The Legend of the Toll-Free Swift -> ObjC Collection Bridge


(Alexis) #1

I’ve been looking a lot into how Swift and Objective C collections inter-convert because a bunch of necessary cleanup for ABI stability interacts with it. Unfortunately I’ve run into some conflicting information with respect to how stuff should work, and how it seems to actually work. Hoping y'all could help me clear this up.

Here’s the literal state of the Swift codebase, as I currently understand it:

* String, Array, Dictionary, and Set are all effectively tagged unions of "Native || Objc”.
* The ObjC case is the result of lazy bridging, and is basically just storing an NSWhatever pointer.
* If any of these collections are in the ObjC state, then bridging to ObjC is obvious and trivial. (yay!)
* If any of these collections are in the Native state:

Array: If the storage is verbatim bridgeable to ObjC (~it’s a class or objc existential), just return the buffer (toll free). Otherwise, wrap the storage in a _SwiftDeferredNSArray (not toll free). The first time someone tries to access the contents of the _SwiftDeferredNSArray, a CAS-loop race occurs to create a new buffer containing all the bridged values. The only alternative to this would be bridging each element as it’s requested, but that’s ultimately just a trade-off (and has issues if people are relying on pointer equality). There has to be some toll here.

However the construction of the _SwiftDeferredNSArray is hypothetically unnecessary, as alluded to in the comments on _SDNSArray. The class and its CAS pointer could be embedded in the native array buffer. This would presumably incur some bloat on all native Arrays, but it might not be too bad (and platforms which don’t support _runtime(ObjC) presumably can omit it)? That said, I’m not 100% clear if we have the machinery to accomplish this yet or not. If anyone knows this, it would help a lot!

(there’s also some special case singleton for empty arrays, that all seems fine)
  
See:
  ContiguousArrayBuffer.swift: _asCocoaArray
  ContiguousArrayBuffer.swift: _getNonVerbatimBridgedHeapBuffer
  SwiftNativeNSArray: _SwiftDeferredNSArray (the class that wraps the storage)
    
Dictionary/Set: Looks to be pretty much the same thing as Array, except that the old indexing model led to a double-indirection being baked into the design, so a wrapper class doesn’t need to be constructed in the non-verbatim case.
(_NativeDictionaryStorageOwner contains the CAS-pointer). (toll free as can be!)

But this means that cleaning up all the gunk from the old indexing model and removing this indirection will lead to a regression in bridging performance *unless* Dictionary/Set gets the kind of optimizations discussed for Array. The class inlining optimization also seem more acceptable for Dictionary, since it’s necessarily a more bloated allocation than Array (less overhead by %).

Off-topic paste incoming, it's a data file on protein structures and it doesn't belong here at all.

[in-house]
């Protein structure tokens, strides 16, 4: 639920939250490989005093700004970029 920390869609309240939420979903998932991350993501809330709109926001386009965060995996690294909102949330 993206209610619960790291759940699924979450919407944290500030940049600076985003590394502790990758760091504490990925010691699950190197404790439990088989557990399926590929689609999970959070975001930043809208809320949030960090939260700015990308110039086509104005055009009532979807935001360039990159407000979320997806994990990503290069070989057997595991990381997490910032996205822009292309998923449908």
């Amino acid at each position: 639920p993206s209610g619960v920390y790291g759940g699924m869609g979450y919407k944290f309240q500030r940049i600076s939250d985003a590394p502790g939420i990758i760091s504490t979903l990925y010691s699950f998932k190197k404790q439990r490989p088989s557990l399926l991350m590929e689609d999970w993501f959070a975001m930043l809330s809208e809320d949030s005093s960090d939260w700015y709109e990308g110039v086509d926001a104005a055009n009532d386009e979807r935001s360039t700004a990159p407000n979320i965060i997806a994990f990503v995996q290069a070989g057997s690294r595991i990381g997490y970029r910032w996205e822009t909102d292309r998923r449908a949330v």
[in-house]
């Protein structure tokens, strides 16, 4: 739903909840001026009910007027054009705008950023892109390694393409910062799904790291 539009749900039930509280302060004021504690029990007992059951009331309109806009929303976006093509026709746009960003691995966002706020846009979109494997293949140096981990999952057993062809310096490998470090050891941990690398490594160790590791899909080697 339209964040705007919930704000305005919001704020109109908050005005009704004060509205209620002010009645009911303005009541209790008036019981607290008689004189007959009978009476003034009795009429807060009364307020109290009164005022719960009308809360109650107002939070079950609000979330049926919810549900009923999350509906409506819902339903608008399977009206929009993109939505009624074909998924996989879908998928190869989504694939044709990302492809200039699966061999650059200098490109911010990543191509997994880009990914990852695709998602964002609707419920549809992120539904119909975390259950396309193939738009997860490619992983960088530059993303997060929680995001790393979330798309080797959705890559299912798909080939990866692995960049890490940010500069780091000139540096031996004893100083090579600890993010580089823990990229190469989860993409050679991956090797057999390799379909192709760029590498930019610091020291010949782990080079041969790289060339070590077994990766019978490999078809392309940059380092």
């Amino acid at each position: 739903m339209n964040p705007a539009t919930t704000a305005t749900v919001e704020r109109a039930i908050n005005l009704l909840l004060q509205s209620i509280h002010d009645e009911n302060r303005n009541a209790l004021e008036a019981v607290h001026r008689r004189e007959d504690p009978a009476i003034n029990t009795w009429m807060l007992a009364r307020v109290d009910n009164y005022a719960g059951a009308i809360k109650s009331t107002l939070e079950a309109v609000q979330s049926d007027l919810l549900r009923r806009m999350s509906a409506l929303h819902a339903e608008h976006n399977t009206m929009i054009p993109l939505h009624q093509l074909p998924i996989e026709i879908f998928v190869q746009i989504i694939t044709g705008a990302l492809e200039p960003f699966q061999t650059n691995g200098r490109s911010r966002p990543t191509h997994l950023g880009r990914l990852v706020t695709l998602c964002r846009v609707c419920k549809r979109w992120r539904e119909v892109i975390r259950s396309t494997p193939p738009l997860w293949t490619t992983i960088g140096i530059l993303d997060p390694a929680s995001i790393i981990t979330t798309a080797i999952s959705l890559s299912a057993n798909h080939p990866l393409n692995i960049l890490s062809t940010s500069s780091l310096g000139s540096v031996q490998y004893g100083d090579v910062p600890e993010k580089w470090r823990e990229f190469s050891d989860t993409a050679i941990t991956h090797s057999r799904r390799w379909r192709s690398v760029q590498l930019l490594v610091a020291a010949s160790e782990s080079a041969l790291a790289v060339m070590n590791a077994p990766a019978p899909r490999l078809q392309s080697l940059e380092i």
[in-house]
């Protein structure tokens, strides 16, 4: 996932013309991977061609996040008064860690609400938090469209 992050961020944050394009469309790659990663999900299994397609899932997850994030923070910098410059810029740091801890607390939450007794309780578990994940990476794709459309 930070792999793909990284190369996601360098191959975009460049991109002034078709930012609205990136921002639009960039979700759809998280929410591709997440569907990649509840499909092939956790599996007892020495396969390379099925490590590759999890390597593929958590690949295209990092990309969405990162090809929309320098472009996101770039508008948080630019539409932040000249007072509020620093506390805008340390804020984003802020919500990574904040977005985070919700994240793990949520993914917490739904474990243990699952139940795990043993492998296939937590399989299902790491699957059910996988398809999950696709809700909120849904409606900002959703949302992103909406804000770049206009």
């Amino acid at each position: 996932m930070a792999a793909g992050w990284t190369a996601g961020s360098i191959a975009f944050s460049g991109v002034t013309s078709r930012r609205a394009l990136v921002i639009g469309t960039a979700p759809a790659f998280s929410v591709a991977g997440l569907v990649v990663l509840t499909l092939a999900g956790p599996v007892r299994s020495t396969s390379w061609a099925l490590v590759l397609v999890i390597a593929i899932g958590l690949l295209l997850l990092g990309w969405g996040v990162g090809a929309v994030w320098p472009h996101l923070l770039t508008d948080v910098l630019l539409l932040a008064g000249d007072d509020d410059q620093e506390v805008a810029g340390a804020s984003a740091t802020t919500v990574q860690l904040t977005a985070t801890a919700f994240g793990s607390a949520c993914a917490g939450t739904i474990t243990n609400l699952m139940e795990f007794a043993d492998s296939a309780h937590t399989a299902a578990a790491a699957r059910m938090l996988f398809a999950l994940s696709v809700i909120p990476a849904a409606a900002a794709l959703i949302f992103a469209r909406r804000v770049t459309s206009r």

See:
  HashedCollections.swift.gyb: _bridgeToObjectiveCImpl
  HashedCollections.swift.gyb: _Native${Self}StorageOwner (the “outer” class)

String: Unconditionally construct a class that wraps the String’s storage. (not toll free)
  
This just seems bad, and as far as I can tell isn’t expected. It seems to be the result of _StringBuffer (the lowest-level type in the String abstraction stack that still actually knows it’s a string) being a struct, and not a class that inherits from _HeapBuffer due to some problems with deriving from generic classes. I’m not 100% sure what the “fix” for this is supposed to be.

I think any fix will necessarily lead to String becoming pointer-sized, which appears to be a desirable ABI feature anyway.
However this has tricky consequences for Strings which are actually sub-slices of other Strings. At the limit, this will definitely require some slices which don’t allocate (because they just create a new String pointing at the old buffer with different start/length values) to start requiring an allocation (because those fields will be in a class, and not a struct). Maybe stack promotion and careful pointer-tagging can eliminate most allocations in practice.

See:
  StringBridge.swift: _stdlib_binary_bridgeToObjectiveCImpl
  StringBridge.swift: _NSContiguousString (the class that wraps the storage)
  StringBuffer.swift: _StringBuffer (the type that wants to subclass _HeapBuffer)

So that’s the situation as I understand it. Did I get anything wrong? Are there any details I’m missing?


(Dave Abrahams) #2

I’ve been looking a lot into how Swift and Objective C collections
inter-convert because a bunch of necessary cleanup for ABI stability
interacts with it. Unfortunately I’ve run into some conflicting
information with respect to how stuff should work, and how it seems to
actually work. Hoping y'all could help me clear this up.

Here’s the literal state of the Swift codebase, as I currently understand it:

* String, Array, Dictionary, and Set are all effectively tagged unions of "Native || Objc”.
* The ObjC case is the result of lazy bridging, and is basically just storing an NSWhatever pointer.
* If any of these collections are in the ObjC state, then bridging to ObjC is obvious and
trivial. (yay!)
* If any of these collections are in the Native state:

Array: If the storage is verbatim bridgeable to ObjC (~it’s a class or